Flow is Indeed Sustainability – the Importance of Nonviolent Communication Skills

I enrolled in the Ph.D. program of the Corvinus University of Budapest in the autumn of 2021. This was my first semester as a teacher and a young researcher. In September I still felt so much like a freshly graduated master’s student, and I was both excited (and quite stressed) about my first teaching experience. Thus when I saw Dr. Zoltan Buzady’s ‘Experiential Learning, Flow & Serious Gaming offering among our Ph.D. course list I became very excited to learn more about this topic and the art of ‘how to teach’.

My research area includes sustainability communication and the rhetorics of climate change. The first two courses I got to teach as a graduate teaching assistant were Professional Portfolio at Corvinus University of Budapest and Applied Management of Change and Innovation for Sustainability at Jönköping University. Therefore my key goal this semester was not only to become motivated in researching sustainability communication myself but also to learn how to encourage students to become interested and successful in sustainability and communication science. I share the following opinion:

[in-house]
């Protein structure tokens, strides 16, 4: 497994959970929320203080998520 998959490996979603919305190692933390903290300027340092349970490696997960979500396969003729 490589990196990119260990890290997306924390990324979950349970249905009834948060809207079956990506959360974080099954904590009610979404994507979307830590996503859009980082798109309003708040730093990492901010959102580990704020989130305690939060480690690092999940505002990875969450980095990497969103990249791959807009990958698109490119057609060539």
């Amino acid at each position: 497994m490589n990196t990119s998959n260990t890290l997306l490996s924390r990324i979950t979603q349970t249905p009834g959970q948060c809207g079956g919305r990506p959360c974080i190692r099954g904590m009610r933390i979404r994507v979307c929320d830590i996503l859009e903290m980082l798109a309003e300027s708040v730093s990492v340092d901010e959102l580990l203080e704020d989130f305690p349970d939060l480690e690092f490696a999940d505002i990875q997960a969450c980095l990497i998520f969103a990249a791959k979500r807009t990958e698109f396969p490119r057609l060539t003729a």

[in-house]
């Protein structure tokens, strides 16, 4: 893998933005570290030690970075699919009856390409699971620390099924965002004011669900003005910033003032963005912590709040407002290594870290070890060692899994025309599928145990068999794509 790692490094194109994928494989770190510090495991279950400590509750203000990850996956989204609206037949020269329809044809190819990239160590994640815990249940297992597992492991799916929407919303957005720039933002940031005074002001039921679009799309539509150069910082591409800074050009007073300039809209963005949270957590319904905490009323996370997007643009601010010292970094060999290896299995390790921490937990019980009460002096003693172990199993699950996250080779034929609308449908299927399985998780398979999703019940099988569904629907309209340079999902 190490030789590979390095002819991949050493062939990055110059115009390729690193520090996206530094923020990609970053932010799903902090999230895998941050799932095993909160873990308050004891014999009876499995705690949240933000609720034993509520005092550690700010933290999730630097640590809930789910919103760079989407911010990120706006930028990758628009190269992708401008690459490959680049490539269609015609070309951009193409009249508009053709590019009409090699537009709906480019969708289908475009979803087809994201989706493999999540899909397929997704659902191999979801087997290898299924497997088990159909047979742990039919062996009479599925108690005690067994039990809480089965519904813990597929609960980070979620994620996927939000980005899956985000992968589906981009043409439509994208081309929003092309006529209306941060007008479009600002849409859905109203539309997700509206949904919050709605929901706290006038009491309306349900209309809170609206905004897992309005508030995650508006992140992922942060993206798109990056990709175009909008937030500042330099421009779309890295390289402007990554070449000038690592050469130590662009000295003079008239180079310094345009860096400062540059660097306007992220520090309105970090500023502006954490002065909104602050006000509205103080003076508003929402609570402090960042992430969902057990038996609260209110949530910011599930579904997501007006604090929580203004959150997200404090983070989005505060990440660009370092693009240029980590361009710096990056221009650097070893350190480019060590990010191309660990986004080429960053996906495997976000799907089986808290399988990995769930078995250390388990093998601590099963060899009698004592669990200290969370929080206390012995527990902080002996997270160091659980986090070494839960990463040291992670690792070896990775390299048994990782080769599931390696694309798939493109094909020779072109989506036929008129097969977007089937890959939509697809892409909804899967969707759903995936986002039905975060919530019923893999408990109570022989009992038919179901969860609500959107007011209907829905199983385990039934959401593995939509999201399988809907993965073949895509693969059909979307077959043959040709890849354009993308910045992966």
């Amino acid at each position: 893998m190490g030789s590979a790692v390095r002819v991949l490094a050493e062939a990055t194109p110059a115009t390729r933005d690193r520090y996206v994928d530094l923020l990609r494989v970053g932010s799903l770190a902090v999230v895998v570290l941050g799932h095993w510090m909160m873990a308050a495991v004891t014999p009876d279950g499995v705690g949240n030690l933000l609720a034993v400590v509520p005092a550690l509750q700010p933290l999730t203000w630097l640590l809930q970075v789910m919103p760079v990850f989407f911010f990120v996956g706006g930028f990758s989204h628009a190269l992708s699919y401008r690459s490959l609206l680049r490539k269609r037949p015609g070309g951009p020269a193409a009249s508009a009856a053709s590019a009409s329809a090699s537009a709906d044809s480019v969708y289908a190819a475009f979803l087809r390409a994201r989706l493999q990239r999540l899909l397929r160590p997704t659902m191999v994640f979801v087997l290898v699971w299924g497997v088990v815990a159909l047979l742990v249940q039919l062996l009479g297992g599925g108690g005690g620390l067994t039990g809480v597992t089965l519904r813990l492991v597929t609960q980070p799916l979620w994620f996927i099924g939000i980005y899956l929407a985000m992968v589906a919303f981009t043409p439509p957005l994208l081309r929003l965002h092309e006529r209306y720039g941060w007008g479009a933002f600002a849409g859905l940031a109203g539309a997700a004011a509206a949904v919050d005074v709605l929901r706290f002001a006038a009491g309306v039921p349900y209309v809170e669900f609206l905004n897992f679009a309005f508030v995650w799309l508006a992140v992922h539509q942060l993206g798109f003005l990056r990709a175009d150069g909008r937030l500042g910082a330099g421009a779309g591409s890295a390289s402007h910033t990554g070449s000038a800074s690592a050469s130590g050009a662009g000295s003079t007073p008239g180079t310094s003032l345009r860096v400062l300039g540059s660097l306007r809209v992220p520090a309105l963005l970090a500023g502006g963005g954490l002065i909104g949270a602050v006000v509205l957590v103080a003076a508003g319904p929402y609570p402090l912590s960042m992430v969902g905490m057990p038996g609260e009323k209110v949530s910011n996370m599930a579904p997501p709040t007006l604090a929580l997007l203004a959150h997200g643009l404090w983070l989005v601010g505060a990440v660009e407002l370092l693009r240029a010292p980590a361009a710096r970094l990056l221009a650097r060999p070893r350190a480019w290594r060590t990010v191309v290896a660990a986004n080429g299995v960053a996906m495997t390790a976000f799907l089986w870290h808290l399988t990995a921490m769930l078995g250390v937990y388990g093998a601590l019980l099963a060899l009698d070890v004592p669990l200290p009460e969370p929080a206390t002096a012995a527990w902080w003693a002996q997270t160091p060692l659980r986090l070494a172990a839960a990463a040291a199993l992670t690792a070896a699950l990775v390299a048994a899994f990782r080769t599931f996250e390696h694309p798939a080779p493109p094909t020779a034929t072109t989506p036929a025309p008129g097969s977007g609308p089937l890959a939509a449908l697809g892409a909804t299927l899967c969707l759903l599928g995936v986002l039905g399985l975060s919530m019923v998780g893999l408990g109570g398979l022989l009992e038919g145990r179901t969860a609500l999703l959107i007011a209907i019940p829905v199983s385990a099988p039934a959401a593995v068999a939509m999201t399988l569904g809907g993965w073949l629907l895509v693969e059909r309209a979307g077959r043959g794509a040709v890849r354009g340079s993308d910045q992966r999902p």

“Saving our planet is now a communications challenge. We know what to do, we just need the will.”

David Attenborough

For this reason, I decided to learn more about how to communicate the ongoing transformation that impacts the conditions of the planet’s natural ecosystems. I would like to use this knowledge in my future research, as well as in teaching.

I have always wondered how to encourage pro-environmental behavior change as a leader. Despite tackling climate change and protecting the environment having key importance this century, encouraging people to become engaged in pro-environmental behavior is challenging. The dominant approach of communicating climate change and environmental issues is through threats, shock and fear (Drews & Kaltenbacher, 2020). However, several studies have examined the effects of threatening communication and found that the expected behavior change only occurs in rare cases (de Hoog, Stroebe & de Wit, 2007), and can also lead to the subjects underestimating or denying the problem (Peters, Ruiter & Kok, 2014). Moreover, the slow development of the visible consequences of sustainability threats can let

the human brain perceive them as having their impact in the distant future, in a distant place (Robertson, 2018). In order to lead society towards a more sustainable future, one needs to practice a sustainable way of leading.

The Experiential Learning, Flow & Serious Gaming course has taught me about several different leadership skills and what their characteristics are. I can absolutely stand up for the fact that people need a fairly objective system to show their leadership skills, and this course has given a great tool for that. The Fligby game not only provides a fun few hours for the player but also a way to do proper self-assessment about one’s own leadership skills. One skill I especially found very present in Fligby was empathetic and nonviolent communication.